Fields v. Cincinnati Police Department et al

Filing 19

ORDER and REPORT AND RECOMMENDATION - IT IS THEREFORE RECOMMENDED THAT: The City and Property Management defendants' motions to dismiss (Docs. 10 , 12 ) be GRANTED. IT IS THEREFORE ORDERED THAT: Plaintiff show cause, in writing and within tw enty (20) days of the entry of this Order, why his complaint should not be dismissed against defendant Leinberger. (Show Cause Response due by 6/28/2021.) (Objections to R&R due by 6/21/2021.) Signed by Magistrate Judge Karen L. Litkovitz on 6/4/2021. (kh) (This document has been sent by regular mail to the party(ies) listed in the NEF that did not receive electronic notification.)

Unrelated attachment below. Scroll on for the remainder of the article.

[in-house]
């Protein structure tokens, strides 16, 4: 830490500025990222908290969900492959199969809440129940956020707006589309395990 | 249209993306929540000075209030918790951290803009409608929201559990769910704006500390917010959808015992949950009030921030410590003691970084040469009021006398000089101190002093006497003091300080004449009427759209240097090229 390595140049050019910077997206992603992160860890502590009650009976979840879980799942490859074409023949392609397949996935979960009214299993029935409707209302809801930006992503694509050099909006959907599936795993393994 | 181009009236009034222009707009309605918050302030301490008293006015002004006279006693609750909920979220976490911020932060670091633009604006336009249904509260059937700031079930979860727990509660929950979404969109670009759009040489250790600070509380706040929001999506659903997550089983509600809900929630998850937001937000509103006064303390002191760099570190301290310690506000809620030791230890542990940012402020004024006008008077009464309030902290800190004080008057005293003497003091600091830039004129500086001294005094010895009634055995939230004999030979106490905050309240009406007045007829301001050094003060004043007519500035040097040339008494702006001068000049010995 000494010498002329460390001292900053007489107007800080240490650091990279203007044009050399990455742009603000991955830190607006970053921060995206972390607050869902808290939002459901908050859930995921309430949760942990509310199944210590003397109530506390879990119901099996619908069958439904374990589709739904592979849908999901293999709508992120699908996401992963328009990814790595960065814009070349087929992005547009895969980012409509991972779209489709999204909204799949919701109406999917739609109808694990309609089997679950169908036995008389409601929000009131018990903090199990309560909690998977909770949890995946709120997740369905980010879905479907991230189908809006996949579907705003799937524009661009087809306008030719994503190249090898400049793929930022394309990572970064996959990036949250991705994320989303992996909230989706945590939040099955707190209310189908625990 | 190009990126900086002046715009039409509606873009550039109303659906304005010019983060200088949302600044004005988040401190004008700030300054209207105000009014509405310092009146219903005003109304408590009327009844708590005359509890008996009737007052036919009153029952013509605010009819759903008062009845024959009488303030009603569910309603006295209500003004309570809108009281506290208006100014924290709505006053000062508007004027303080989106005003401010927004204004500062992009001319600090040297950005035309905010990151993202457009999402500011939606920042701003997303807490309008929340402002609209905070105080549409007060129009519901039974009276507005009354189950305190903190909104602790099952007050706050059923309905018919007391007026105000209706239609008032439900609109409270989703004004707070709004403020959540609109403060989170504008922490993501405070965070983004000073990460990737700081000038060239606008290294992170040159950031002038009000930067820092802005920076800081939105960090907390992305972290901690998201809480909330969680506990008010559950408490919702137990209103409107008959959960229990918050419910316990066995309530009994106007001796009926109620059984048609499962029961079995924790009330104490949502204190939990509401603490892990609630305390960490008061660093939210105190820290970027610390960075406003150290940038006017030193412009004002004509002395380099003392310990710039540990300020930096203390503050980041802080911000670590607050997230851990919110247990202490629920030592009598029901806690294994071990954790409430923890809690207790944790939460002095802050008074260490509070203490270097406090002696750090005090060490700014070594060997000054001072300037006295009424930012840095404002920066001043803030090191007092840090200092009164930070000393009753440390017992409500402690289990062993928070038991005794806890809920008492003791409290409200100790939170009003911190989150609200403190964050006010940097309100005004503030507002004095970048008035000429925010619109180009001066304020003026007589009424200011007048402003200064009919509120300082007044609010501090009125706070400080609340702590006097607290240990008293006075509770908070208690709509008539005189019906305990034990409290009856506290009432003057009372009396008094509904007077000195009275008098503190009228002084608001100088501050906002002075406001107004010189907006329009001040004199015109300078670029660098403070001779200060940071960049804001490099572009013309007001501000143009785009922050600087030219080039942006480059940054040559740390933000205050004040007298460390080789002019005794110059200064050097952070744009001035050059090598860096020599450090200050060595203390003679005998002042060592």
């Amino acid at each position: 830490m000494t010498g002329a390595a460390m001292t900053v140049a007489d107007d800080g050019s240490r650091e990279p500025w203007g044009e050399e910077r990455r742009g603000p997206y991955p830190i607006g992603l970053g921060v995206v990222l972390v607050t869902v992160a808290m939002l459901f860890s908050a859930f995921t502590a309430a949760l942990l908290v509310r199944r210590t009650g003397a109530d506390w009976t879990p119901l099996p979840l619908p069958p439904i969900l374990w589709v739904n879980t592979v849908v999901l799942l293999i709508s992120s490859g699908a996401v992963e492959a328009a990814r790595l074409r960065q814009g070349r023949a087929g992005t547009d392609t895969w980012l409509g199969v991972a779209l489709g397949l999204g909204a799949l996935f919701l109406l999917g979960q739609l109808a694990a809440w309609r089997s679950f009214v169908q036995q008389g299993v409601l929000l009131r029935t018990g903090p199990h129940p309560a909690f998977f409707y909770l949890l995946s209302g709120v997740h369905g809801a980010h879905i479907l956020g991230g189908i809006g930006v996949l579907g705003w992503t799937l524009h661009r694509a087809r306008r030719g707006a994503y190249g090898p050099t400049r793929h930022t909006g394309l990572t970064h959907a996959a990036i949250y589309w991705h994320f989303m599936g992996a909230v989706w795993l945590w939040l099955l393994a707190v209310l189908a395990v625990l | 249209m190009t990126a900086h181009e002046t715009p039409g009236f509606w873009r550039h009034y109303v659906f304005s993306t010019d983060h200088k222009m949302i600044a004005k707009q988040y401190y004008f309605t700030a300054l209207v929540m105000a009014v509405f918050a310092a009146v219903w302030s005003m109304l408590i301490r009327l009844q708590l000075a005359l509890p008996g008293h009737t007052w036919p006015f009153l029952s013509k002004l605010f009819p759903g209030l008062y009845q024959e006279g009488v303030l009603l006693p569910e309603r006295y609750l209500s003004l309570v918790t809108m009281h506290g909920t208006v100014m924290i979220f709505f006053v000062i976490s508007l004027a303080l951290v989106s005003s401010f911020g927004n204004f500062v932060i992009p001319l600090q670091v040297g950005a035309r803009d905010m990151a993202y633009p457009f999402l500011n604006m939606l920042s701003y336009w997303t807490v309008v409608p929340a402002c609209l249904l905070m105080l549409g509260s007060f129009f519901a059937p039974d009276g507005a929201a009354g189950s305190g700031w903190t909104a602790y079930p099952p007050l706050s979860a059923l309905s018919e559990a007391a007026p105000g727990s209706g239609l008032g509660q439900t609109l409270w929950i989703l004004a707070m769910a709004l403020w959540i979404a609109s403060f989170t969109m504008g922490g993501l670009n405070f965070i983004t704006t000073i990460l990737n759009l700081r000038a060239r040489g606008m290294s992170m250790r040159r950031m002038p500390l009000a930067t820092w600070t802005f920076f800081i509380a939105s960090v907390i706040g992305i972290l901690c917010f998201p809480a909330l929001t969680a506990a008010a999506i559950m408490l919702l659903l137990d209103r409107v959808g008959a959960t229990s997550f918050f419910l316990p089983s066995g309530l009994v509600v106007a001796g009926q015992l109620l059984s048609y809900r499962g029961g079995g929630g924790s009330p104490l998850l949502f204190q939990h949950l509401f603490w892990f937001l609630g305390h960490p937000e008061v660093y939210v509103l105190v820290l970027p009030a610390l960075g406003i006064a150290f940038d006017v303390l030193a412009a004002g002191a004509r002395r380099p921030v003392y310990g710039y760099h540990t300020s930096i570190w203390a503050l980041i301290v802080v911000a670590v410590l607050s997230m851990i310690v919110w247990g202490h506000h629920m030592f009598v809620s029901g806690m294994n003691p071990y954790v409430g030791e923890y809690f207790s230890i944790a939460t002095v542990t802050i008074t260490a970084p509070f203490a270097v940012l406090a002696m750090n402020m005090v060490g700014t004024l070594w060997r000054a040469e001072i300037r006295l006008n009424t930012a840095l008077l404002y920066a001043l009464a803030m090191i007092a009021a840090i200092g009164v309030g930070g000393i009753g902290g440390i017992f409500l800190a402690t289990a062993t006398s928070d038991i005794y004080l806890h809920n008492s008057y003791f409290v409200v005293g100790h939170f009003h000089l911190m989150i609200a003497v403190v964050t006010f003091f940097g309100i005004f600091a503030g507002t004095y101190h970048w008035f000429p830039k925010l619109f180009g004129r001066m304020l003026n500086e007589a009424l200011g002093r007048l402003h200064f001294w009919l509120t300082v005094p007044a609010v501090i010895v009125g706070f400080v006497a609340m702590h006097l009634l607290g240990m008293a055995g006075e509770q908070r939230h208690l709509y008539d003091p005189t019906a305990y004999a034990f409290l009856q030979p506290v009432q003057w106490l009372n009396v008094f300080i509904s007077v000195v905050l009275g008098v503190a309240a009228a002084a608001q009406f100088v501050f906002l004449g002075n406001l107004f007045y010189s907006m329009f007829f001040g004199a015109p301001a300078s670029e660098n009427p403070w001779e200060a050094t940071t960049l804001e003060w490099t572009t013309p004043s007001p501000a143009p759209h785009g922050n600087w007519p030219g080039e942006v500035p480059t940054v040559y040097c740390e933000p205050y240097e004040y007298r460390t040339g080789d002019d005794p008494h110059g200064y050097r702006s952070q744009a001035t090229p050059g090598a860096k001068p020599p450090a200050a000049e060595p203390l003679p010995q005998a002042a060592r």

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UNITED STATES DISTRICT COURT SOUTHERN DISTRICT OF OHIO WESTERN DIVISION LARRY FIELDS, Plaintiff, vs. CINCINNATI POLICE DEPARTMENT, et al., Defendants. Case No. 1:21-cv-35 Barrett, J. Litkovitz, M.J. ORDER AND REPORT AND RECOMMENDATION Pro se plaintiff Larry Fields filed a complaint against twenty-three defendants, including a host of City of Cincinnati law enforcement personnel and plaintiff’s former property manager, stemming from a February 21, 2019, incident during which Cincinnati police officers responded to plaintiff’s residence. Defendants Cincinnati Police Department, Cincinnati Police Records Section, City of Cincinnati, Citizen Complaint Authority, Sergeant Dawn Smalls, Officer Hollis Hudepohl, Officer Rommel Coman, Officer Sean Farris, Sergeant Jeffrey Zucker, Officer Katisha R. Davis, Officer Anthony R. Dawson, Officer Donald J. Brown, Lieutenant Robert Vanhorn, Captain David Fink, Kim Neal, Dena Brown, Officer Jason A. Scott, Diane Bookwalter, Lieutenant Michael Fern, and City Manager Paula Boggs Muething 1 (collectively, the City defendants) filed a motion to dismiss. (Doc. 10). Defendants Fath Properties and Aubrey Durnell (collectively, the Property Management defendants) also filed a motion to dismiss. (Doc. 12). Plaintiff filed identical responses (Docs. 14, 17) to these motions, to which the City defendants and Property Management defendants separately replied (Docs. 15, 18). All defendants in this action, with the exception of Jhon Leinberger, move to dismiss plaintiff’s complaint on the basis that it fails to state a claim for relief under Fed. R. Civ. P. 1 Plaintiff’s complaint references only the “Cincinnati City Manager.” (Doc. 1 at PAGEID 3). 12(b)(6). The City defendants also argue that plaintiff’s claims are barred by statutory immunity under the Political Subdivision Tort Liability Act (PSTLA) and that a certain subset 2 are also barred by the doctrine of res judicata. A complaint filed by a pro se plaintiff must be “liberally construed” and “held to less stringent standards than formal pleadings drafted by lawyers.” Erickson v. Pardus, 551 U.S. 89, 94 (2007) (per curiam) (quoting Estelle v. Gamble, 429 U.S. 97, 106 (1976)). By the same token, however, the complaint “must contain sufficient factual matter, accepted as true, to ‘state a claim to relief that is plausible on its face.’” Ashcroft v. Iqbal, 556 U.S. 662, 678 (2009) (quoting Bell Atlantic Corp. v. Twombly, 550 U.S. 544, 570 (2007)). “A claim has facial plausibility when the plaintiff pleads factual content that allows the court to draw the reasonable inference that the defendant is liable for the misconduct alleged.” Iqbal, 556 U.S. at 678 (citing Twombly, 550 U.S. at 556). The Court must accept all wellpleaded factual allegations as true, but need not “accept as true a legal conclusion couched as a factual allegation.” Twombly, 550 U.S. at 555 (quoting Papasan v. Allain, 478 U.S. 265, 286 (1986)). Although a complaint need not contain “detailed factual allegations,” it must provide “more than an unadorned, the-defendant-unlawfully-harmed-me accusation.” Iqbal, 556 U.S. at 678 (citing Twombly, 550 U.S. at 555). A pleading that offers “labels and conclusions” or “a formulaic recitation of the elements of a cause of action will not do.” Twombly, 550 U.S. at 555. Nor does a complaint suffice if it tenders “naked assertion[s]” devoid of “further factual enhancement.” Id. at 557. The complaint must “give the defendant fair notice of what the . . . The City defendants argue that plaintiff’s claims concerning their internal investigation, plaintiff’s citizen complaint, and the tri-fold complaint form asserted against defendants Neal, Brown, Cincinnati Police Records Section, Fern, Bookwalter, and Boggs Muething were the subject of prior state court litigation. (See City Defs.’ Mot. to Dismiss, Doc. 10 at PAGEID 67) (referencing Docs. 10-1-10-5). 2 2 claim is and the grounds upon which it rests.” Erickson, 551 U.S. at 93 (citations omitted). The complaint alleges the following: The Cincinnati Police Department, Cincinnati Police Public Records Section, citizen complaint authority, City of Cincinnati, and Fath Properties has allegedly, falsely, intentionally and illegally hindered and conspired against plaintiff hindered those defendants from being held accountable for their actions against plaintiff and plaintiff civil matter and incident on 2-21-2019 at plaintiff’s residence 1094 Hillcrest and 1165 Hillcrest Fath Properties managers office after office hours 5:30 PM resulting in and caused and still causing the plaintiff personal injuries and business injuries by the defendants as follows this page. (Doc. 1 at PAGEID 4). The remainder of the complaint is comprised of short, conclusory, bullet-pointed sentences alleging a series of wrongs perpetrated by the individual defendants. Although plaintiff alleges various violations of law, 3 the complaint provides no factual content or context from which the Court may reasonably infer that the defendants violated plaintiff’s rights. Iqbal, 556 U.S. at 678. See also Bradley v. Ruiz, No. 1:20-cv-809, 2020 WL 4582699, at *1 (N.D. Ohio Aug. 10, 2020) (dismissing plaintiff’s pro se complaint because it did “not set forth cogent factual allegations or legal claims against the defendants.”); Simmons v. Dailey, No. 1:20-cv-810, 2020 WL 6334465, at *2 (S.D. Ohio Oct. 29, 2020), report and recommendation adopted, 2020 WL 6741438 (S.D. Ohio Nov. 17, 2020) (“Plaintiff has not alleged sufficient factual content for the Court to infer that defendant was personally involved or acquiesced in any unconstitutional behavior.”); Triplett-Fazzone v. United States, No. 2:16-cv1016, 2017 WL 4217160, at *4 (S.D. Ohio Sept. 19, 2017) (“[E]ven when providing a more Plaintiff’ alleges, for example, “illegal[] invas[sion of] . . . privacy”; “intentionally mak[ing] false claims”; “harassment”; “burglary”; “intentionally refus[ing] to do a statutory duty of reporting a crime”; “intentionally and fals[e]ly cod[ing] plaintiff . . . ‘neighbor trouble’”; “fals[e]ly deliver[ing] plaintiff[’s] citizen complaint”; “intentionally and fals[e]ly mak[ing] report[s]”; “intentionally violat[ing] police department policy”; “discriminat[ion]”; “conspir[acy]”; and “refus[ing] to submit plaintiff[’s] citizen complaint. . . .” (Doc. 1 at PAGEID 6-11). 3 3 liberal construction of plaintiff’s Complaint and holding it to a less stringent standard than pleadings drafted by lawyers, her allegations fall far from presenting any plausible claim.”). Plaintiff includes certain specificity in terms of the dates/times/locations that alleged actions were taken by defendants (see, e.g., Doc. 1 at PAGEID 6) (“[Defendant] Jhon alledgedy [sic] commits harassment, burglary and invasion of privacy . . . on 2-21-2019 at 6:16 p[.]m. at [addresses]. . . .”). These details, however, amount to legal conclusions that in themselves are insufficient to give the defendants or the Court notice of the factual bases for plaintiff’s claims. See Iqbal, 556 U.S. at 678; Twombly, 550 U.S. at 555. The undersigned is unable to discern from the facts alleged in the complaint any federal statutory or constitutional provision that applies to give rise to an actionable claim for relief. In addition, to the extent plaintiff may be invoking the diversity jurisdiction of the Court under 28 U.S.C. § 1332(a), the complaint reveals such jurisdiction is lacking. In order for diversity jurisdiction pursuant to § 1332(a) to lie, the citizenship of the plaintiff must be “diverse from the citizenship of each defendant” thereby ensuring “complete diversity.” Caterpillar Inc. v. Lewis, 519 U.S. 61, 68 (1996) (citing State Farm Fire & Cas. Co. v. Tashire, 386 U.S. 523, 531 (1967)); see also Napletana v. Hillsdale College, 385 F.2d 871, 872 (6th Cir. 1967); Winningham v. North American Res. Corp., 809 F. Supp. 546, 551 (S.D. Ohio 1992). In this case, the defendants are all Ohio residents. Therefore, the complaint does not allege that the citizenship of plaintiff and defendants is diverse. Therefore, this Court lacks subject matter jurisdiction on the basis of diversity of citizenship over any state law claims plaintiff may be alleging. 4 Although the Court liberally construes pro se litigant filings, dismissal of a complaint is appropriate when it fails to “contain ‘either direct or inferential allegations respecting all the material elements to sustain a recovery under some viable legal theory.’” Hendrock v. Gilbert, 68 F. App’x 573, 574 (6th Cir. 2003) (internal citations omitted) (quoting Scheid v. Fanny Farmer Candy Shops, Inc., 859 F.2d 434, 436 (6th Cir. 1988)). Plaintiff has not alleged sufficient factual content to enable the Court to conclude that the complaint states a plausible claim for relief against any of the defendants. See Twombly, 550 U.S. at 555. The Court therefore recommends that plaintiff’s complaint be dismissed as to the City defendants and Property Management defendants for failure to state a claim upon which relief can be granted. 4 See Fed. R. Civ. P. 12(b)(6). Finally, the docket does not reflect that service has been perfected upon remaining defendant Leinberger. Proper service of process is required in order for this Court to obtain in personam jurisdiction over each defendant. See O.J. Distrib., Inc. v. Hornell Brewing Co., Inc., 340 F.3d 345, 353 (6th Cir. 2003). Plaintiff bears the burden of exercising due diligence in perfecting service of process and of showing that proper service has been made. See Habib v. Gen. Motors Corp., 15 F.3d 72, 73 (6th Cir. 1994); see also Byrd v. Stone, 94 F.3d 217, 219 (6th Cir. 1996). In the absence of a showing of good cause justifying the failure to timely serve the complaint, the Court must either dismiss the complaint without prejudice or direct that service of process be effected within a specified time. See Fed. R. Civ. P. 4(m). Rule 4(m) provides, in pertinent part, as follows: If a defendant is not served within 90 days after the complaint is filed, the court-on motion or on its own after notice to the plaintiff--must dismiss the action without prejudice against that defendant or order that service be made within a 4 For this reason, the Court need not discuss the City defendants’ additional bases for dismissal. 5 specified time. But if the plaintiff shows good cause for the failure, the court must extend the time for service for an appropriate period. Fed. R. Civ. P. 4(m). Plaintiff's complaint was filed on January 15, 2021. (Doc. 1). Under Rule 4(m), plaintiff had until April 15, 2021, to serve defendant Leinberger. Accordingly, plaintiff is hereby notified that the Court proposes to also recommend dismissal of this action against defendant Leinberger pursuant to Rule 4(m). Plaintiff is ORDERED to show cause, in writing, within twenty (20) days of the entry of this Order why his complaint should not be dismissed against defendant Leinberger. IT IS THEREFORE RECOMMENDED THAT: The City and Property Management defendants’ motions to dismiss (Docs. 10, 12) be GRANTED. IT IS THEREFORE ORDERED THAT: Plaintiff show cause, in writing and within twenty (20) days of the entry of this Order, why his complaint should not be dismissed against defendant Leinberger. IT IS SO ORDERED. 6/4/2021 Date: ______________ _________________________ Karen L. Litkovitz Chief United States Magistrate Judge 6 UNITED STATES DISTRICT COURT SOUTHERN DISTRICT OF OHIO WESTERN DIVISION LARRY FIELDS, Plaintiff, Case No. 1:21-cv-35 Barrett, J. Litkovitz, M.J. vs. CINCINNATI POLICE DEPARTMENT, et al. Defendants. NOTICE Pursuant to Fed. R. Civ. P. 72(b), WITHIN 14 DAYS after being served with a copy of the recommended disposition, a party may serve and file specific written objections to the proposed findings and recommendations. This period may be extended further by the Court on timely motion for an extension. Such objections shall specify the portions of the Report objected to and shall be accompanied by a memorandum of law in support of the objections. If the Report and Recommendation is based in whole or in part upon matters occurring on the record at an oral hearing, the objecting party shall promptly arrange for the transcription of the record, or such portions of it as all parties may agree upon, or the Magistrate Judge deems sufficient, unless the assigned District Judge otherwise directs. A party may respond to another party’s objections WITHIN 14 DAYS after being served with a copy thereof. Failure to make objections in accordance with this procedure may forfeit rights on appeal. See Thomas v. Arn, 474 U.S. 140 (1985); United States v. Walters, 638 F.2d 947 (6th Cir. 1981). 7